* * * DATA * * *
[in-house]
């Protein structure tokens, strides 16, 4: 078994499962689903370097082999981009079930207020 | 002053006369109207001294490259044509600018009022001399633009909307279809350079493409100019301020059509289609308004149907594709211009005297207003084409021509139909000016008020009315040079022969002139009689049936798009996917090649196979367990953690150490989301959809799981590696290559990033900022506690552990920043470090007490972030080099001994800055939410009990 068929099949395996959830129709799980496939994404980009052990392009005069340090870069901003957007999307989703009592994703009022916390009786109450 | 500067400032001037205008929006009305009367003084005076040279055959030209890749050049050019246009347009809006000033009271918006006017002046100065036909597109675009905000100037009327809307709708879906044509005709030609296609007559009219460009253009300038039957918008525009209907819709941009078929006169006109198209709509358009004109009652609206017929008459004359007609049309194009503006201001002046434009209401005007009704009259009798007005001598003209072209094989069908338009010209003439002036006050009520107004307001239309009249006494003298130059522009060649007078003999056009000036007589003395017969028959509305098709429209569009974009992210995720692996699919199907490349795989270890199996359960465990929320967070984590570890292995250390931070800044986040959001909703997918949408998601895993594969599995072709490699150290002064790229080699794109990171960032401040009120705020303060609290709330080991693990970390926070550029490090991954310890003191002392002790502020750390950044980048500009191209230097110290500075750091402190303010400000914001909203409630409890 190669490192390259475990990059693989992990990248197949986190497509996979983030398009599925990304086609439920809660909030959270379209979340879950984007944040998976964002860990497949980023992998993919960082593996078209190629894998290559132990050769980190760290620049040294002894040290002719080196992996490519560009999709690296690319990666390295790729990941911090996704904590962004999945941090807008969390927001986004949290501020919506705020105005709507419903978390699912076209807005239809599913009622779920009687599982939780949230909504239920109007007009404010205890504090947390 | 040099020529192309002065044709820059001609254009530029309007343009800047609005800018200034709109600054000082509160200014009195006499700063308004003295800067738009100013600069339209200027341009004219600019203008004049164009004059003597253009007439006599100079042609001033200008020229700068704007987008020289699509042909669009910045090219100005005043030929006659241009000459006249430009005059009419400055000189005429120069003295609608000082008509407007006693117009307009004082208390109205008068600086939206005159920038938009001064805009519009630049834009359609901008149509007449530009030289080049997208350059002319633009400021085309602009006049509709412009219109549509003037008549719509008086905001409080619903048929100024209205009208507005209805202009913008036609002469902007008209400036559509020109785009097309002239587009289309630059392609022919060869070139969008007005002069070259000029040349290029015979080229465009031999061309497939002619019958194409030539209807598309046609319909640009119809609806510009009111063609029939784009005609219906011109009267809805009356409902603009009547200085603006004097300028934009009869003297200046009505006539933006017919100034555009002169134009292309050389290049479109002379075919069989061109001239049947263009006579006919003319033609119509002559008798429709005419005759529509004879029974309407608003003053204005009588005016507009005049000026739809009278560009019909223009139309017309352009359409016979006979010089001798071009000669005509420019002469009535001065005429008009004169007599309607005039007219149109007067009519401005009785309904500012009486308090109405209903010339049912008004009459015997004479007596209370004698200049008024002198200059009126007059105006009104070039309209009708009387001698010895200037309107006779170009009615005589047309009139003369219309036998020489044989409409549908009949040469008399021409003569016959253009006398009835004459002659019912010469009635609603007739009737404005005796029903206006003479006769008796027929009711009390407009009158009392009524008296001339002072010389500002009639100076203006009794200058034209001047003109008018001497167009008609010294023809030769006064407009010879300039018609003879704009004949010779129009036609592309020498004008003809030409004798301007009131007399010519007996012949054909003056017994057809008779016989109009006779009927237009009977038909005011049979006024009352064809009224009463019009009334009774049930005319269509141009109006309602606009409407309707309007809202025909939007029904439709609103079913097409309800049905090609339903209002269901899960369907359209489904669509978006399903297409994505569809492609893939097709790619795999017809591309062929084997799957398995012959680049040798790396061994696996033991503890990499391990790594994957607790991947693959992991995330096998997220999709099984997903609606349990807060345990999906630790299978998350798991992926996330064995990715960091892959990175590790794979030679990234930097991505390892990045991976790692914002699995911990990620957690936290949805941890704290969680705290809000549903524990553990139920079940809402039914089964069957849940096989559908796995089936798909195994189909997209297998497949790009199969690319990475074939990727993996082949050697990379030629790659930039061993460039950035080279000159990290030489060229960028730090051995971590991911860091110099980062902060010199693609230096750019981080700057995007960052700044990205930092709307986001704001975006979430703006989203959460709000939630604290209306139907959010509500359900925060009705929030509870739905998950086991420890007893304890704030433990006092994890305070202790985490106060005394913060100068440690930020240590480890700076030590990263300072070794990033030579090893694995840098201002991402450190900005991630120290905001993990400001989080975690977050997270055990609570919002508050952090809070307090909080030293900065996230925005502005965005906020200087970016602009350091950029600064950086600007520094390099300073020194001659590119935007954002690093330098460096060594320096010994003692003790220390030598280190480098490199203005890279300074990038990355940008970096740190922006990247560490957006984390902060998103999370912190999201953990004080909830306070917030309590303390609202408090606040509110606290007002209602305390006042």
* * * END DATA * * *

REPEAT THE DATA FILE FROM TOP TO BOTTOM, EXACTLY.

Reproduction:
[in-house]
């Protein structure tokens, strides 16, 4: 078994499962689903370097082999981009079930207020 | 002053006369109207001294490259044509600018009022001399633009909307279809350079493409100019301020059509289609308004149907594709211009005297207003084409021509139909000016008020009315040079022969002139009689049936798009996917090649196979367990953690150490989301959809799981590696290559990033900022506690552990920043470090007490972030080099001994800055939410009990 068929099949395996959830129709799980496939994404980009052990392009005069340090870069901003957007999307989703009592994703009022916390009786109450 | 500067400032001037205008929006009305009367003084005076040279055959030209890749050049050019246009347009809006000033009271918006006017002046100065036909597109675009905000100037009327809307709708879906044509005709030609296609007559009219460009253009300038039957918008525009209907819709941009078929006169006109198209709509358009004109009652609206017929008459004359007609049309194009503006201001002046434009209401005007009704009259009798007005001598003209072209094989069908338009010209003439002036006050009520107004307001239309009249006494003298130059522009060649007078003999056009000036007589003395017969028959509305098709429209569009974009992210995720692996699919199907490349795989270890199996359960465990929320967070984590570890292995250390931070800044986040959001909703997918949408998601895993594969599995072709490699150290002064790229080699794109990171960032401040009120705020303060609290709330080991693990970390926070550029490090991954310890003191002392002790502020750390950044980048500009191209230097110290500075750091402190303010400000914001909203409630409890 190669490192390259475990990059693989992990990248197949986190497509996979983030398009599925990304086609439920809660909030959270379209979340879950984007944040998976964002860990497949980023992998993919960082593996078209190629894998290559132990050769980190760290620049040294002894040290002719080196992996490519560009999709690296690319990666390295790729990941911090996704904590962004999945941090807008969390927001986004949290501020919506705020105005709507419903978390699912076209807005239809599913009622779920009687599982939780949230909504239920109007007009404010205890504090947390 | 040099020529192309002065044709820059001609254009530029309007343009800047609005800018200034709109600054000082509160200014009195006499700063308004003295800067738009100013600069339209200027341009004219600019203008004049164009004059003597253009007439006599100079042609001033200008020229700068704007987008020289699509042909669009910045090219100005005043030929006659241009000459006249430009005059009419400055000189005429120069003295609608000082008509407007006693117009307009004082208390109205008068600086939206005159920038938009001064805009519009630049834009359609901008149509007449530009030289080049997208350059002319633009400021085309602009006049509709412009219109549509003037008549719509008086905001409080619903048929100024209205009208507005209805202009913008036609002469902007008209400036559509020109785009097309002239587009289309630059392609022919060869070139969008007005002069070259000029040349290029015979080229465009031999061309497939002619019958194409030539209807598309046609319909640009119809609806510009009111063609029939784009005609219906011109009267809805009356409902603009009547200085603006004097300028934009009869003297200046009505006539933006017919100034555009002169134009292309050389290049479109002379075919069989061109001239049947263009006579006919003319033609119509002559008798429709005419005759529509004879029974309407608003003053204005009588005016507009005049000026739809009278560009019909223009139309017309352009359409016979006979010089001798071009000669005509420019002469009535001065005429008009004169007599309607005039007219149109007067009519401005009785309904500012009486308090109405209903010339049912008004009459015997004479007596209370004698200049008024002198200059009126007059105006009104070039309209009708009387001698010895200037309107006779170009009615005589047309009139003369219309036998020489044989409409549908009949040469008399021409003569016959253009006398009835004459002659019912010469009635609603007739009737404005005796029903206006003479006769008796027929009711009390407009009158009392009524008296001339002072010389500002009639100076203006009794200058034209001047003109008018001497167009008609010294023809030769006064407009010879300039018609003879704009004949010779129009036609592309020498004008003809030409004798301007009131007399010519007996012949054909003056017994057809008779016989109009006779009927237009009977038909005011049979006024009352064809009224009463019009009334009774049930005319269509141009109006309602606009409407309707309007809202025909939007029904439709609103079913097409309800049905090609339903209002269901899960369907359209489904669509978006399903297409994505569809492609893939097709790619795999017809591309062929084997799957398995012959680049040798790396061994696996033991503890990499391990790594994957607790991947693959992991995330096998997220999709099984997903609606349990807060345990999906630790299978998350798991992926996330064995990715960091892959990175590790794979030679990234930097991505390892990045991976790692914002699995911990990620957690936290949805941890704290969680705290809000549903524990553990139920079940809402039914089964069957849940096989559908796995089936798909195994189909997209297998497949790009199969690319990475074939990727993996082949050697990379030629790659930039061993460039950035080279000159990290030489060229960028730090051995971590991911860091110099980062902060010199693609230096750019981080700057995007960052700044990205930092709307986001704001975006979430703006989203959460709000939630604290209306139907959010509500359900925060009705929030509870739905998950086991420890007893304890704030433990006092994890305070202790985490106060005394913060100068440690930020240590480890700076030590990263300072070794990033030579090893694995840098201002991402450190900005991630120290905001993990400001989080975690977050997270055990609570919002508050952090809070307090909080030293900065996230925005502005965005906020200087970016602009350091950029600064950086600007520094390099300073020194001659590119935007954002690093330098460096060594320096010994003692003790220390030598280190480098490199203005890279300074990038990355940008970096740190922006990247560490957006984390902060998103999370912190999201953990004080909830306070917030309590303390609202408090606040509110606290007002209602305390006042």